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Lawrence I Z Pinsky

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Manitoba -   Canada -   Winnipeg

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Profession Lawyer
Membership Law Society of Manitoba
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Since 1993
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Location Manitoba - Canada -   Winnipeg

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Phone (204)949-1312
Fax (204)957-0945
Website https://www.tmlawyers.com

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Taylor McCaffrey LLP

  Manitoba - Canada -   Winnipeg

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Articles and news published by Lawrence I Z Pinsky


Family Law
Published on 2/24/2021 12:26:31 AM

On Fair Hearings – Thoughts on Procedures in Practice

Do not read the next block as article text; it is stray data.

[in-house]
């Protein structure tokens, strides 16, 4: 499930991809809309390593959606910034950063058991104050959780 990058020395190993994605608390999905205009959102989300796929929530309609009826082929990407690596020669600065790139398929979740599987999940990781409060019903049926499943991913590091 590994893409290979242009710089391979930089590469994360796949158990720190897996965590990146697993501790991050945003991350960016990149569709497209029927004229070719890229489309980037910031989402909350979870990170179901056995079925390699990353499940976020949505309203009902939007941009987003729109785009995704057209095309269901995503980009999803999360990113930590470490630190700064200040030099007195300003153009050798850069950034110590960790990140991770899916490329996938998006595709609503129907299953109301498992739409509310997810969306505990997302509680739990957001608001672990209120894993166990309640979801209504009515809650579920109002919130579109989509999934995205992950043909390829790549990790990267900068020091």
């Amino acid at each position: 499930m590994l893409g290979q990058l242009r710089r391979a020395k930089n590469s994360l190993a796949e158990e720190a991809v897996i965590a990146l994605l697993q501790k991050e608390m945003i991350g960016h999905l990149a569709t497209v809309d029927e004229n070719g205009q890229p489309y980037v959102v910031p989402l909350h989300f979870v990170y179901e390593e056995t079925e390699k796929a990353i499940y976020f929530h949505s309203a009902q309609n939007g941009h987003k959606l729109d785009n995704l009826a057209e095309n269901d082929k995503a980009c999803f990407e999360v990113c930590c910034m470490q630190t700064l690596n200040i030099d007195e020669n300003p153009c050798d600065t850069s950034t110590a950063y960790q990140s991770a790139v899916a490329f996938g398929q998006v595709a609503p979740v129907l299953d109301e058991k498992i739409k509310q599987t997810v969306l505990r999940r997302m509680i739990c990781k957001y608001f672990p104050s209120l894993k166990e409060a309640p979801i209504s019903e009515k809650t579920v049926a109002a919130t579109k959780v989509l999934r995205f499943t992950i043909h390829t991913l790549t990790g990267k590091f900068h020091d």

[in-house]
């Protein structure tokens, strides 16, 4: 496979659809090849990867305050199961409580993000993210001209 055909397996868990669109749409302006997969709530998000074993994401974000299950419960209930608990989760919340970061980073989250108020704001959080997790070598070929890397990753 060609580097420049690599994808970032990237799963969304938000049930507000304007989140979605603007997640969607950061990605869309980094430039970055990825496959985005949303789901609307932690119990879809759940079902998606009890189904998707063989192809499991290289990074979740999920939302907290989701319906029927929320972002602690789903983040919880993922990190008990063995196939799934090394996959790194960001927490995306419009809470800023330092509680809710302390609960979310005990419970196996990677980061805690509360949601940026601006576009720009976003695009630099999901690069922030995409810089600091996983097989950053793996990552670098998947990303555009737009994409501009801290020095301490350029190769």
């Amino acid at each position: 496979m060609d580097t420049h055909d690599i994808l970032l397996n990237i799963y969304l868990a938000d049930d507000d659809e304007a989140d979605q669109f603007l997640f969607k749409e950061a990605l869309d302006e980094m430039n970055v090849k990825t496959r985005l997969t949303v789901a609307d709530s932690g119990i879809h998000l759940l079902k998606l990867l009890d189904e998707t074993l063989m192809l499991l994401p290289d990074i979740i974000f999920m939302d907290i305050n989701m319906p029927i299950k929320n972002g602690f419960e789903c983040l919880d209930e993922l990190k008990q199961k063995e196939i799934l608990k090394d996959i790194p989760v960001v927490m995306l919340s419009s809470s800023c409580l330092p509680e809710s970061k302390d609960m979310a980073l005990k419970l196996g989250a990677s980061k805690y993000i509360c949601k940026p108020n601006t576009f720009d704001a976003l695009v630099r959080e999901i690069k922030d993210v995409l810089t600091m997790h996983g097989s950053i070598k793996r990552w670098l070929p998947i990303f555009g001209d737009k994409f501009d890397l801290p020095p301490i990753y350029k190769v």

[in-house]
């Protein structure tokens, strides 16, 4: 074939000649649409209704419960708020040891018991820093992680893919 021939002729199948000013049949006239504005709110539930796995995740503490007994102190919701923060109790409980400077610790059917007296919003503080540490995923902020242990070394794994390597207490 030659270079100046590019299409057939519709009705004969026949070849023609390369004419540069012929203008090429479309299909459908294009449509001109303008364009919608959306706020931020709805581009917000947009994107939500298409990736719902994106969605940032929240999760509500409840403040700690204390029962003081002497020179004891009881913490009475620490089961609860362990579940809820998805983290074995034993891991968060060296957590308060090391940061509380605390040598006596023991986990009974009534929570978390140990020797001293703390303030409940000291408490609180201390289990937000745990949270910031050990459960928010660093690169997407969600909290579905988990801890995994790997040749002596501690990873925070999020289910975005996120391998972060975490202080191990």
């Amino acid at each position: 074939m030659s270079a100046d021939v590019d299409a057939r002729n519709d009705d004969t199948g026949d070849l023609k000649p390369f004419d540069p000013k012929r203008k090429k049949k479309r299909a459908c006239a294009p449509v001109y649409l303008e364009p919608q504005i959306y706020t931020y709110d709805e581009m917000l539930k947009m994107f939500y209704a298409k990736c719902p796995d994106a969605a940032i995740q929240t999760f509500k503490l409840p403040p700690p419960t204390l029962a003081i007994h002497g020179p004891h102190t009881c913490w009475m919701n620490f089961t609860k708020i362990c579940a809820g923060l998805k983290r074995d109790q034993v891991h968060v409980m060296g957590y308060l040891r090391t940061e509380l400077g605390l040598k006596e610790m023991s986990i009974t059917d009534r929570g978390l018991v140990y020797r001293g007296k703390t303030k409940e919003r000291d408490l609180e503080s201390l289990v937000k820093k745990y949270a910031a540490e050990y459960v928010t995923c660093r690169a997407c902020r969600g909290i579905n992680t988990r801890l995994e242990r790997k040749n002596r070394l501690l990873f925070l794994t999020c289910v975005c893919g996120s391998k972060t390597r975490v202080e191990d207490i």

“Do not complain of life’s unfairness. It is never fair – at best it is impartial” – David Gemmell, Lion of Macedon “In case of dissension, never dare to judge till you’ve heard the other side” – Euripedis, The Children of Herakles “We don’t need to be good. But let’s try to be fair”. Holly Black, The Cruel Prince “Armed neutrality makes it much easier to detect hypocrisy” – Criss Jami, Killosophy It is a basic tenant of any justice system not based purely (or perhaps more appropriately, impurely) on coercion, that the public accept the decisions flowing therefrom as being just. To be accepted as just, the proceedings must be perceived to be fair and decisions rendered based upon the evidence and a proper legal framework. While the structural framework upon which the evidence is presented and the legal issues addressed can and often should be much more flexible in arbitration than at Court, flexibility cannot come at the cost of fairness. Deciders, (to paraphrase President George W. Bush) here arbitrators, must remain impartial at all times. Beyond remaining impartial in fact, they must be seen to be impartial and above reproach. Impartial does not however mean inhuman. On the contrary, deciders must be seen to be human and respectful. They must be and be perceived to be fair. In conducting a fair hearing it is critical that all parties believe that they have been heard on all relevant matters, have had a fair opportunity to present evidence pertinent to the matters in issue, were treated with respect, understood the process (or had a reasonable opportunity to do so), understood the proceedings, and that the decider, is unbiased, motivated only by respect, trust, and helpfulness. Prior to conducting a hearing it is important to check for issues of domestic violence and power imbalances. Cultural awareness in also key. Insofar as those issues are canvassed elsewhere, there will be no exploration of those issue here. Suffice it to say that at every step of the way the arbitrator must do what they reasonably can to ensure that there is a level playing field and that power imbalances and forms of abuse are defused. At the same time, the decider must be careful not to interfere unnecessarily in the process. They must be seen to maintain neutrality throughout. While early explanations of process can help and sometimes must be repeated, they do not always suffice. There are certainly occasions when more is required. In the United States, the Centre for Court Innovation developed an evaluation toolkit to measure perceptions of fairness unimaginatively called Measuring Perceptions of Fairness: An Evaluation Toolkit. The toolkit resulted from a multi-year collaboration between the Centre for Court Innovation National Judicial College, and the US Department of Justice’s Bureau of Justice Assistance. Research referenced in the Toolkit suggests that when litigants perceive the court process to be fair they are more likely to comply with court orders and to follow the law in the future regardless of whether they perceive that they won or lost their case.[1] The Toolkit relied in part (if not large part) on Yale Law School’s Tom Tyler’s work in the area. He identified several critical dimensions of procedural fairness: Understanding – the parties’ comprehension of the language used and the decisions made; Voice – the perception that a person’s side of the story was heard;  Respect – the perception that the officiants (lawyers, staff, the judge, or decider) treated them with dignity and respect; and Neutrality – the perception that the process is unbiased and trustworthy. To the above four criteria the toolkit added a fifth dimension, helpfulness. The study underlying the toolkit found that helpfulness was a key factor in parties feeling that the process was fair. That is, when litigants felt that the decider and other staff including counsel were interested in their personal situations to the extent permitted by law, they were more likely to perceive the process as being fair (whether they “won” or “lost”). The research underlying the toolkit tested these principles in multiple court settings from small claims to family court to criminal justice contexts. There is no reason to believe that these same elements of fairness would not apply to family law arbitrations. An analysis of the self-assessment checklist and related materials found in the aforementioned toolkit, provides a useful roadmap to optimize fairness in family law and any other arbitration or decision making process. The following factors and underlying practices, based upon the five dimensions of fairness set out above, many of which are inter-related, might well serve as useful reminders (albeit with different factors weighted differently in different arbitral scenarios) in conducting fair hearings. 1.         Understanding: a.               At the commencement of the process provide a summary of what to expect during the appearance; b.               At the end of the process verify that the parties understood what is expected of them going forward and any procedural or other decision; c.                During the process provide a reminder of future dates and requirements; d.               Consider at the front end language, cultural, and other issues / barriers and adapt communications accordingly – including interpretation services but also your own written communication; and e.               Try to avoid jargon or explain in common language and invite respectful feedback. 2.         Voice: a.               Ensure that the voice of the parties, and where appropriate, children, are heard or that a mechanism is in place to do so; b.               Confirm that the participants understand and have had an opportunity to share all relevant and appropriate information; and c.                Ensure that all can be heard and check to make sure there are no technical or other issues. 3.         Respect: a.               Start on time and/or address any timing issues; b.               Begin with introductions where appropriate; c.                Explain expected etiquette and model it; d.               Explain the process and park any attitude outside the proceeding (no matter how richly deserved); e.               Make eye contact and properly address counsel and the parties; f.                 Avoid jokes – especially off colour jokes – though wit and appropriate humour can be employed with the right parties – gauge the situation; and g.                Use respectful language. 4.         Neutrality: a.               Avoid showing too much familiarity with counsel especially without advance comment and explanation while ensuring neither party takes issue with it; b.               Avoid unilateral communications; c.                Avoid showing preference for one side or the other; d.               Ensure cultural and related sensitivities are respected in the process; and e.               Disclose at the front end and obtain consent as to process or if required ensure decisions are fair and parties are heard. 5.         Helpfulness: a.               Ensure helpful communication electronically, on websites and otherwise; b.               Explain process and provide navigational aids whether the process occurs by video or in person; and c.                Be familiar with supports re possible referrals and discuss how they might be deployed. In this context, the criteria listed above are not meant to be exhaustive. Further, as aforementioned, depending on the arbitral setting, some factors will be more applicable than others (for example the practice in the context of a final offer arbitration will differ form a more formal arbitration where witnesses are called). They will however help in building a framework of fairness. In Procedural Fairness: A Key Ingredient in Public Satisfaction, a white paper written for the American Judges Association (which at the time had 150 Canadian members in addition to 2500 US member judges) Kevin Burke and Steve Leben noted that procedural fairness is critical to the public’s perception of justice. They quoted Tom Tyler’s work in finding that “most people care more about procedural fairness – the kind of treatment they receive in court – than they do about “distributive justice, i.e. winning or losing a particular case”.[2] Done right, the arbitration model generally, and the mediation /arbitration model more specifically, have far more capacity to deliver that satisfactory result fairly, faster, and with less financial and emotional expense than most Court models. From flexibility to reciprocity amongst all the players in a mediation/arbitration model, presently it is in this forum, far more than in any other more formally restrictive setting, that the public should be able to find satisfaction. No doubt many competitively spirited people (litigators among them) might take issue with Tyler’s findings. Generally when in a fight of any kind, “winning” is to be preferred. That however begs the question, what is winning? Many have argued that parties do not win in family law. For the purposes of this brief paper on procedural fairness, suffice it so say that fairness and perceptions of procedural fairness are critical win, lose, or draw. Hopefully the factors and principles set out above will serve as a useful aid in establishing a process that is, and is perceived to be, fair. Where the arbitrator builds a framework of fairness from the start that carries on throughout the process up to and including decision writing and enforcement (where applicable), parties will be well served and far more likely to have a satisfactory experience. [1] Tyler, Tom R. Why People Obey the Law. Princeton University Press. 2006[2] Tom. R. Tyler et al., Social Justice in a Diverse Society (1997); Jonathan D. Casper et al., Procedural Justice in Felony Cases, 22 LAW & Soc’y Rev. 483 (1988); Jason Sunshine & Tom R. Tyler, The Role of Procedural Justice and Legitimacy in Shaping Public Support for Policing, 37 Law & Soc’y Rev. 513 (2003) DISCLAIMER: This article is presented for informational purposes only. The views expressed are solely the author(s)’ and should not be attributed to any other party, including Taylor McCaffrey LLP. While care is taken to ensure accuracy, before relying upon the information in this article you should seek and be guided by legal advice based on your specific circumstances. The information in this article does not constitute legal advice or solicitation and does not create a solicitor-client relationship. Any unsolicited information sent to the author(s) cannot be considered to be solicitor-client privileged. If you would like legal advice, kindly contact the author(s) directly.